Gartner had recently predicted that the supply chain planning market will reach an inflection point in 2016-2017 due in large part to the adoption of current and evolving technologies. The 2016 MHI Annual Industry Report on Accelerating Change: How Innovation is Driving Digital, “Always-On” Supply Chains, confirms this projection. Based on an analysis of global surveys done with over 900 supply chain professionals worldwide, the report indicates that not only will cloud computing adoption rates continue to surge in the coming years, but also that driverless vehicles, drones, 3D printing and robotics look set to be adopted, some by up to 50 percent in the next decade.
This will mean several things for supply chain optimisation. Having trucks that can be driven without drivers will enable companies to streamline their logistics operations as they will now be able to deliver goods to consumers at any time. Autonomous vehicles inside warehouses will help companies move and stack their assets quicker with minimal human oversight or intervention. 3D printing will enable work teams to save resources and effort otherwise spent on making physical models of products before product launch. And the application of robotics—as evidenced by Amazon’s recent deployment of Kiva robots in its logistics centers—will help companies gain cost benefits and higher process efficiencies by enabling the transportation of heavy assets across warehouse floors with no human involvement.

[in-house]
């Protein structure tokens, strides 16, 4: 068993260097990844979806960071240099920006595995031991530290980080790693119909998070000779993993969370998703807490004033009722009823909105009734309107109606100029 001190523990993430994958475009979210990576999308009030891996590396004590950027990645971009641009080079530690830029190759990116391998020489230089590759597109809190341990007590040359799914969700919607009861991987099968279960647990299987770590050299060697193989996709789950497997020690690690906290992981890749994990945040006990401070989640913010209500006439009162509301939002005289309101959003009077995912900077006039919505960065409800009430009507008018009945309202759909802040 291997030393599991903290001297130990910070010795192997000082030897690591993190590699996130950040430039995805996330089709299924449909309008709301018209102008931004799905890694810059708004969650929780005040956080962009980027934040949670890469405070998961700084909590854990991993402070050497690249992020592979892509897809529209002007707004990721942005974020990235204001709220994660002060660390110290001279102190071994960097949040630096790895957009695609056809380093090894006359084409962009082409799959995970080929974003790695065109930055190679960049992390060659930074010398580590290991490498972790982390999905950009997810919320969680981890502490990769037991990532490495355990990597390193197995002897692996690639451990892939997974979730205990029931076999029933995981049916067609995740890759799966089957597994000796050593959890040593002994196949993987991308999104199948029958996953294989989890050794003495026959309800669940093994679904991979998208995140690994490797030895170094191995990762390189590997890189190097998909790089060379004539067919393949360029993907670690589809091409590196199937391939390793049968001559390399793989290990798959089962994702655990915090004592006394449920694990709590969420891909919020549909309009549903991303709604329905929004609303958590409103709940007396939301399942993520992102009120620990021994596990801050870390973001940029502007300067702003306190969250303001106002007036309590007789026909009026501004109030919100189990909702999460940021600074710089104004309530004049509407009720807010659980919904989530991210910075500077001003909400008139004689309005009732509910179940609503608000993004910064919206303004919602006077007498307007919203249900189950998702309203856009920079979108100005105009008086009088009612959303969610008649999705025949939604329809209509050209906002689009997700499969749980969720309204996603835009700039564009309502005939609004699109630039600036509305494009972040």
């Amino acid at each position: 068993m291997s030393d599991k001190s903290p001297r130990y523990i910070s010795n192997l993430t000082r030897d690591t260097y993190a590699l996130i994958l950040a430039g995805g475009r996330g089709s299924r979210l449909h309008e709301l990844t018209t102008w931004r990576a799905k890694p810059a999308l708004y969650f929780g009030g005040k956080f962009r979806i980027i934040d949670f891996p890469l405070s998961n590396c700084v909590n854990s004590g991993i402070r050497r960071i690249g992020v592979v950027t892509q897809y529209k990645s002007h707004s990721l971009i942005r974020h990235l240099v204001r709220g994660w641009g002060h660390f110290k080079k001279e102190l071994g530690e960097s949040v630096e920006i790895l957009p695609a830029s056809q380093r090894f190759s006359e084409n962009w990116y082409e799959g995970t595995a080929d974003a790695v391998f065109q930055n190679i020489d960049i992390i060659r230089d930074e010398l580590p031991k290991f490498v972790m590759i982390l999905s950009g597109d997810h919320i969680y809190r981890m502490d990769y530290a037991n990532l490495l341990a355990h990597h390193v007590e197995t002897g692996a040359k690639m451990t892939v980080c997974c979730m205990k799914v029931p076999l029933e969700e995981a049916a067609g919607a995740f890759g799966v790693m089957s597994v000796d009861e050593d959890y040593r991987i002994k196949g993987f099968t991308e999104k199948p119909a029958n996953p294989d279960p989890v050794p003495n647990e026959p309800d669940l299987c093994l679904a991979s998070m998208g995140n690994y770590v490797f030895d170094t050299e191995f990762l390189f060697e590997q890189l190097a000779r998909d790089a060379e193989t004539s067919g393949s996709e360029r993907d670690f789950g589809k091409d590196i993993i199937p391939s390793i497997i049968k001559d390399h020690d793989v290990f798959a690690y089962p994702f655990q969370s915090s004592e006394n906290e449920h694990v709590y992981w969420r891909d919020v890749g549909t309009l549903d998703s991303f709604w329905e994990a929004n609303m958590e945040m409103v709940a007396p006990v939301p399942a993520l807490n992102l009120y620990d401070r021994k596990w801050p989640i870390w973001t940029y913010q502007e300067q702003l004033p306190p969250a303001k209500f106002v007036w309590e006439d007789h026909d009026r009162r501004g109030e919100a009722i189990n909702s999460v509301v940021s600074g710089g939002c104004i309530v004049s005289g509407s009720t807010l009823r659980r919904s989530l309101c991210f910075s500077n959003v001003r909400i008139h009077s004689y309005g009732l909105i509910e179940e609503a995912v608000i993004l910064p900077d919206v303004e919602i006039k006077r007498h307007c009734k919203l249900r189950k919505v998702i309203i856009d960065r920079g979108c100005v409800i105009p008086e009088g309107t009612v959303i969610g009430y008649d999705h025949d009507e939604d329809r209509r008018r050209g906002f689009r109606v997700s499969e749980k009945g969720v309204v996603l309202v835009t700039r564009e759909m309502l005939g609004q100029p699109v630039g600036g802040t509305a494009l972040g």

Given the dramatic ways in which these changes will impact supply chain optimization there is no doubt that there will be challenges to address. Foremost of these will be dealing with change management. In being one of the world’s oldest industries with legacy systems in place what will be of utmost importance will be to devise ways to change the way companies think about new technology. Next will be educating players in the manufacturing sector about time. It is common to see manufacturers want everything done all at once. But supply chain optimization is a long-term game. It needs careful focus on pain areas to yield outcomes. Another challenge will be technological integration. Manufacturers tend to have several systems running simultaneously. These will need to be migrated to one system for greater efficiencies. And finally, a widespread fear of what data sharing may cost in terms of theft and privacy loss will have to be addressed. Since the trend is for manufacturing companies to continue moving to cloud, manufacturers will need to be educated about the software already in place that will keep the data they need kept private remain so while facilitating sharing of files, information and logistical details central to technology-driven productivity.
What I am certain of is that the rapid transformation led by technology in supply chain manufacturing is only going to gather momentum. It is up to manufacturers to pay heed to the signs and leverage the efficiencies that technology adoption provides to not get left behind.
- By Sangram Kadam – Associate Vice President and Head – Integrated Enterprise Solutions & Manufacturing IBU (India and South Asia) at KPIT Technologies
The thoughts and opinions shared here are of the author.